I objected at the time to this arrangement, saying that it was both cruel and unworkable. My view was unheeded, which wasn’t surprising, but the arrangement was cruel and it proved to be unworkable.
- Rabbi Adlerstein focuses on the impact on tuition of Orthodox fertility. Here, too, the issue is not as clear as he indicates it to be. Over the years, the number of children per family has increased significantly in yeshiva world schools, so that the fertility rate among these parents has come fairly close to the fertility in chassidic homes, strongly suggesting that tuition is not a factor in determining the fertility rate. As for the Modern Orthodox, my 1998 census of day schools showed a substantially lower fertility rate for MO families, a circumstance that certainly then did not arise out of any tuition crisis. It is not certain that the number of children being born in MO families has declined over the past 5-10 years.
- Rabbi Adlerstein suggests that a greater proportion of tzedakah funds be given to local chinuch institutions. This is a good approach and if adhered to would be of benefit in a handful of communities. The problem is that to an extraordinary extent yeshiva and day school enrollment is concentrated in New York and New Jersey and no communal arrangement can sufficiently address either the tuition crisis or the shortfall faced by many Torah institutions in these states. Between 1998 and 2008, U.S. day school enrollment grew by 43,000, with New York and New Jersey accounting for nearly 40,000 of this growth. There is evidence that each year the concentration of yeshivas and day schools in these two states grows and that there is a correspondent decline in most other communities.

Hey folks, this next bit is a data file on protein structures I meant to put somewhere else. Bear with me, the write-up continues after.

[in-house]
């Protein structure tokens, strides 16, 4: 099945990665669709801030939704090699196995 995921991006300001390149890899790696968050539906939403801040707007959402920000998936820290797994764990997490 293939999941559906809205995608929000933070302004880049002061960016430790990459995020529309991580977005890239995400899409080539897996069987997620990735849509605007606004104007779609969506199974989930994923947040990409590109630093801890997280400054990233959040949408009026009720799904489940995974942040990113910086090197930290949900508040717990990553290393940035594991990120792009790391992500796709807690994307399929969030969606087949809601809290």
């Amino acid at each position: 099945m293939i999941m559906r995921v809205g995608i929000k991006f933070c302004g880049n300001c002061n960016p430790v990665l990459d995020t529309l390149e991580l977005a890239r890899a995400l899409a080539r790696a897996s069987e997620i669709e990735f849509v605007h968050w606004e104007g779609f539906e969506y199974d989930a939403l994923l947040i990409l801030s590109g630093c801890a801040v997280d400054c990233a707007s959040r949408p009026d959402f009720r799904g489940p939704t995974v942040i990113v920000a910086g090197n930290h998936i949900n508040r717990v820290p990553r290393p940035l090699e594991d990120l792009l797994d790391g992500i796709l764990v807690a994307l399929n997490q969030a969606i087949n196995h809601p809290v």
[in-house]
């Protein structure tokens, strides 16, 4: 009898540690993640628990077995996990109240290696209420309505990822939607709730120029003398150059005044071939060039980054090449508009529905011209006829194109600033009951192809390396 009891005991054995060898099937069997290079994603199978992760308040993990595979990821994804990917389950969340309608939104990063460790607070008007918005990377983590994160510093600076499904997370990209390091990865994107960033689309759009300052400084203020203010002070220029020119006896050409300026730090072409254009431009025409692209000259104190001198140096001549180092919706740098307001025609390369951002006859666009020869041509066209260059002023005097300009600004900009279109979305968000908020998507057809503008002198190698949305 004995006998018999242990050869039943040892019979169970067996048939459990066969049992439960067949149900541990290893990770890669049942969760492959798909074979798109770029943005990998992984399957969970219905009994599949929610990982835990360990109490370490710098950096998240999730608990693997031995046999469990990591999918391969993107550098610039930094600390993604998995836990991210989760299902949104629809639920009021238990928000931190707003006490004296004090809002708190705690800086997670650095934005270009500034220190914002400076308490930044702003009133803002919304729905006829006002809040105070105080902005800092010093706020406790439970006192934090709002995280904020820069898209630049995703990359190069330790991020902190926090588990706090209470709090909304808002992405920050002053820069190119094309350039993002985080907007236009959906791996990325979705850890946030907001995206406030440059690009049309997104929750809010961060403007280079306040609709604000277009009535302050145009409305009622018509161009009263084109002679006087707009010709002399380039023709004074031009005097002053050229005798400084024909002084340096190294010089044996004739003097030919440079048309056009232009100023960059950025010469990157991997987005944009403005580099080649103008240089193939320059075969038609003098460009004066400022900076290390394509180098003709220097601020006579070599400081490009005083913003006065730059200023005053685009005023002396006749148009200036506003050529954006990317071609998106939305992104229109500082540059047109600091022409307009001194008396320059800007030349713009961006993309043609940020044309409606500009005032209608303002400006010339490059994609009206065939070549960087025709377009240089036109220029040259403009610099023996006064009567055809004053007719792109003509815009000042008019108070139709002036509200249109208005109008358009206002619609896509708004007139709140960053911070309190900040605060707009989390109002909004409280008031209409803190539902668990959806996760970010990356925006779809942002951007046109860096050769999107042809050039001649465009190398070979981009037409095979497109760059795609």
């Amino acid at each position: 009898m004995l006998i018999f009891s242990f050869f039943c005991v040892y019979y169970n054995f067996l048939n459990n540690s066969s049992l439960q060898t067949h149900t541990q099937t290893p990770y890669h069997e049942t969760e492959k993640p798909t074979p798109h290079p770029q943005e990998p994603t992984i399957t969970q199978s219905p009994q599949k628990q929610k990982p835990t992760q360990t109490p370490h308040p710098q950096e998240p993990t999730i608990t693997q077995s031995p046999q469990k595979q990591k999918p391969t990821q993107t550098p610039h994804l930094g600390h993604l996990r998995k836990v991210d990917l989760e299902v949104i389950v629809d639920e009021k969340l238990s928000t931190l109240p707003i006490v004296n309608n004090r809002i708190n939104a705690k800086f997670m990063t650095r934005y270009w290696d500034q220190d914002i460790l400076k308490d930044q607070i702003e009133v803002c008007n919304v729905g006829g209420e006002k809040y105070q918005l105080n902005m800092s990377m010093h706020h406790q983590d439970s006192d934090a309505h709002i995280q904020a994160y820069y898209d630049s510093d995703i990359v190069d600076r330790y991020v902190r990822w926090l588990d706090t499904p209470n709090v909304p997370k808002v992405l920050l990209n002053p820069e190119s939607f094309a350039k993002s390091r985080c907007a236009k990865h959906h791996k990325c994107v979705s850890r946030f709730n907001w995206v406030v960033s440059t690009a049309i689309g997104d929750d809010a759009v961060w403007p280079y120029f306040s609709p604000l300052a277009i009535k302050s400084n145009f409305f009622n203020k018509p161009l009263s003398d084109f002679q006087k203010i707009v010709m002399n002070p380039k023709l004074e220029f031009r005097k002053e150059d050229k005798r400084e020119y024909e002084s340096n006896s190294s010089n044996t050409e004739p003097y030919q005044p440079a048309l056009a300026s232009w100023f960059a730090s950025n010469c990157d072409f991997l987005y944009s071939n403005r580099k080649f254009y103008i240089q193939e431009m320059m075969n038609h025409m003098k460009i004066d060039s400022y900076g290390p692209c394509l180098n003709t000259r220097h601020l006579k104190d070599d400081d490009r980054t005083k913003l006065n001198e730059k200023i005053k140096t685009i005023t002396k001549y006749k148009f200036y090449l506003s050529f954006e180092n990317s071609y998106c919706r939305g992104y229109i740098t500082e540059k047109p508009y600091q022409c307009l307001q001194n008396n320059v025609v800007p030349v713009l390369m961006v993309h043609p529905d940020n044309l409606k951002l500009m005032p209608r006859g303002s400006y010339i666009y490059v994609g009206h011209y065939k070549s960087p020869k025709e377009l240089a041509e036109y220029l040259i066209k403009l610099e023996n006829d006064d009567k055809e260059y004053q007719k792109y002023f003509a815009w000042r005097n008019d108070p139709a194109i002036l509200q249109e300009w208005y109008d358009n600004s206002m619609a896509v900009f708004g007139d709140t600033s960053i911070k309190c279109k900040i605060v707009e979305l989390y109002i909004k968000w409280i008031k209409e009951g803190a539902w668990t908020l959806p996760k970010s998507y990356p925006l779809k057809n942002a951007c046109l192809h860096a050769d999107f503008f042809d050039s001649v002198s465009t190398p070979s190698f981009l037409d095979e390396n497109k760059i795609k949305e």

- There is no question that a great number of Orthodox families are struggling to meet tuition obligations and that there is pain in many households. There is, unfortunately, another side to the picture, which is that parallel to the pain there is a track of self-indulgence and while there are families that do not indulge at all, a significant number do. What happens on Pesach is not a peripheral aberration – and there are other examples.